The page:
Thanks be to God, Lord of all being, and God's peace and blessings be upon the seal of the prophets and messengers, Muhammad, and upon his family and all of his companions.
In its specialised seminars and conferences, the Islamic Organjsation for Medical Sciences (IOMS) has always taken the initiative to put forward for debate new contemporary medical issues with the view of formulating a proper legal Islamic view and understanding of their significance and impact. These seminars and conferences are always well-attended, bringing together distinguished Muslim jurists and Shari'ah experts, medical practitioners, pharmacologists, and specialists in other human sciences.
Through this process, the IOMS has sought to form a consensus of informed opinion, based on accurate medical knowledge, as a foundation for sound Islamic rulings to be drawn up by competent jurists. It has also sought the involvement of other recognised and well-established scientific, cultural and health bodies such as the Islamic Fiqh Academy of Jeddah, al-Azhar University, the World Health Organisation Regional Office at Alexandria, Egypt, and the Islamic Educational Scientific and Cultural Organisation (ISESCO).
With the grace and blessings of God, the 9th Fiqh-Medical Seminar was successfully convened at Casablanca, Morocco, during 8-11 Safar 1418, corresponding to 14-17 June 1997, under the eminent auspices of the Commander of the Faithful, His Majesty King Hassan II. The theme of the seminar was "An Islamic View of Certain Contemporary Medical Issues", and it was held jointly with the Hassan II Institute for Scientific and Medical Research on Ramadhan, the ISESCO, the Islamic Fiqh Academy, and the World Health Organisation Regional Office.
Substances and actions that nullify the fasting
According to the Quran and the authentic Sunnah of the prophet (pbuh) three actions nullify fasting: eating, drinking and sexual intercourse. Therefore, the passing of any solid or liquid substance that can be described as food or drink, in any quantity through the gullet would nullify fasting. Accord ingly, the participants agreed unanimously that the following do not nullify fasting.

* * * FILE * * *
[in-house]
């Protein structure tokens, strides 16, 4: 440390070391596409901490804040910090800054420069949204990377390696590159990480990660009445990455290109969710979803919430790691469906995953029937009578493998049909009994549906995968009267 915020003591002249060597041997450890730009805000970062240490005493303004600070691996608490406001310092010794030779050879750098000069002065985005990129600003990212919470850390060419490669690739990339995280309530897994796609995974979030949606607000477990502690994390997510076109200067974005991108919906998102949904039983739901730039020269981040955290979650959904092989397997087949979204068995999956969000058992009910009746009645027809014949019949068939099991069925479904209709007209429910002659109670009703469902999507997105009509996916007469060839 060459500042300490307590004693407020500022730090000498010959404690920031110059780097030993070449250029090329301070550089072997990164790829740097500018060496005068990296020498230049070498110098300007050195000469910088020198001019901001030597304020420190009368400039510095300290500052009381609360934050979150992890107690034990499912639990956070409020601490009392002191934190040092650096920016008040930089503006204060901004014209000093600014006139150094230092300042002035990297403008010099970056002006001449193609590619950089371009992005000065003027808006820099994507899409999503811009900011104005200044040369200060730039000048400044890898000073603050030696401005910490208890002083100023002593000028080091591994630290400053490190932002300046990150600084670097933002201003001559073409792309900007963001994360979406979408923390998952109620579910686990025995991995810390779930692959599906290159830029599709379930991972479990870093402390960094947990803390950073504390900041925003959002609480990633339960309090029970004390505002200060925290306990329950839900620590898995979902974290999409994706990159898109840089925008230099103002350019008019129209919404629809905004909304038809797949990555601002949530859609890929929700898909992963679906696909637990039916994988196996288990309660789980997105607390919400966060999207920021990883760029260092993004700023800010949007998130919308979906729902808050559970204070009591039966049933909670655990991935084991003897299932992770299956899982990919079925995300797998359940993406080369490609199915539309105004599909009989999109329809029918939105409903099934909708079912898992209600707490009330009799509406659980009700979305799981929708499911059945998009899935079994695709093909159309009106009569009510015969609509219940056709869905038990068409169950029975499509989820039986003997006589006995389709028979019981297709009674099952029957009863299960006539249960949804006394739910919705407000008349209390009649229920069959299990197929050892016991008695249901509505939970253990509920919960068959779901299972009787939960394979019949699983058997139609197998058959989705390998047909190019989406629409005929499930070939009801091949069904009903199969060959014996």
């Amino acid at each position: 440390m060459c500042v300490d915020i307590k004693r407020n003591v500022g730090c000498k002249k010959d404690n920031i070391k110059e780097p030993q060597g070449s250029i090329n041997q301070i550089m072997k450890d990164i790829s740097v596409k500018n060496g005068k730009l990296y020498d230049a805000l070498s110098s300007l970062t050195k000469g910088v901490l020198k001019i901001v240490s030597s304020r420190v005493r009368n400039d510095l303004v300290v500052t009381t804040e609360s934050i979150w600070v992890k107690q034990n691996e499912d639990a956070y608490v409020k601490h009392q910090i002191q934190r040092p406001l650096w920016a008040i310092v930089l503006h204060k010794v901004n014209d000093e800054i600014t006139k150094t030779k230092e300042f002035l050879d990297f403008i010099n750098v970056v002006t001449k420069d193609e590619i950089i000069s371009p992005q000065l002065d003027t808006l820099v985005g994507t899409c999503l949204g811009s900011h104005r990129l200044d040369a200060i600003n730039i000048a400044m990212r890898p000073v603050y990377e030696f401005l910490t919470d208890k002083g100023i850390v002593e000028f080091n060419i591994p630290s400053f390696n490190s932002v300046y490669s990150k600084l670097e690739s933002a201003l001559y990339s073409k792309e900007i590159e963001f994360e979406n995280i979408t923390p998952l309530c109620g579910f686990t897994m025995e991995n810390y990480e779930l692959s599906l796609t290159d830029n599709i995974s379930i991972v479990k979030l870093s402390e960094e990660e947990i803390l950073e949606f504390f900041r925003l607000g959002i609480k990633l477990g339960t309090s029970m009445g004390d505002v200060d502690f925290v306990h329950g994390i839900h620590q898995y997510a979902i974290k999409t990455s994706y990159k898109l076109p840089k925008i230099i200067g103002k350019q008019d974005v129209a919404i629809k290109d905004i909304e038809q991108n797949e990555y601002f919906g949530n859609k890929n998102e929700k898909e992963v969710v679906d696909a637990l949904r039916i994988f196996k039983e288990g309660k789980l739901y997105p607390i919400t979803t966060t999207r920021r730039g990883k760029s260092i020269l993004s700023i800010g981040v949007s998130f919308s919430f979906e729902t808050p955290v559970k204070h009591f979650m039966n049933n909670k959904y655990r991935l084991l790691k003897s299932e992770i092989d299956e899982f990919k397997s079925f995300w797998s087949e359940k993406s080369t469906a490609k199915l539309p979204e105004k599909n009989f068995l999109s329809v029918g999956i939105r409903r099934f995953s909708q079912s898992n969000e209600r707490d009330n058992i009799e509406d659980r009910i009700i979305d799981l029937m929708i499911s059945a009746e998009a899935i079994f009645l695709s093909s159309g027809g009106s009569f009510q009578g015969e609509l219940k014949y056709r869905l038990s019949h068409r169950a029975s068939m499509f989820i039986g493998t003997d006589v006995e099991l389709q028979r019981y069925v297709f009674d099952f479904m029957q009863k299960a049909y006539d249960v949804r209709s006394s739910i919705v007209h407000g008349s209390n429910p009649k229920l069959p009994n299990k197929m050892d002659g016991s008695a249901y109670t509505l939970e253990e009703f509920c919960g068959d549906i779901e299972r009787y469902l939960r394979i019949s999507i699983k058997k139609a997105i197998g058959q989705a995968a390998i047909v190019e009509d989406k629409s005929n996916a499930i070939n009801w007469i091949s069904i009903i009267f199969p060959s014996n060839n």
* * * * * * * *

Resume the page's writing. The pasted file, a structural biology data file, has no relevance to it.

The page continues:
1. Eye and ear drops, and ear wash.
2. Nitroglycerin tablets placed under the tongue for the treatment of angina.
3. Insertion into the vagina of pessaries, medical ovules, vaginal washes, vaginal speculum, and doctor's or midwife's fingers during pelvic examination.
4. Insertion of the urethroscope into man or woman radio-opaque media for X-ray diagnosis or bladder irrigation.
5. Tooth drilling, extraction, cleaning or the use of -miswak and toothbrush, provided nothing is swallowed into the stomach, do not nullify fasting.
6. Injections through the skin or muscle or joints or veins, with the exception of intravenous feeding.
7 .Blood donation or receiving blood transfusion.
8. Oxygen and anaesthetic gases.
9. All substances absorbed into the body through the skin, such as creams, ointments, and medicated plaster.
10 .Drawing blood samples for laboratory testing.
11 .Catheter and media for arteriography of heart or other organs.
12 .Endoscopy for diagnostic or intervention purposes.
13. Mouth wash, gargle or oral spray, provided nothing is swallowed into the stomach.
14 .Hysteroscopy or insertion of an intrauterine device.
15. Biopsy of the liver or other organs.
A majority of participants added the following:
1. Nose drops, nose sprays, and inhalers.
2. Anal injections, anoscopes, or digital rectal examination.
3. Surgery involving general anaesthetic, if the patient decided to fast.
4. Machine or intraperitoneal renal dialysis.
5. Use of gastroscope, provided it does not entail the introduction of liquids or other substances into the stomach.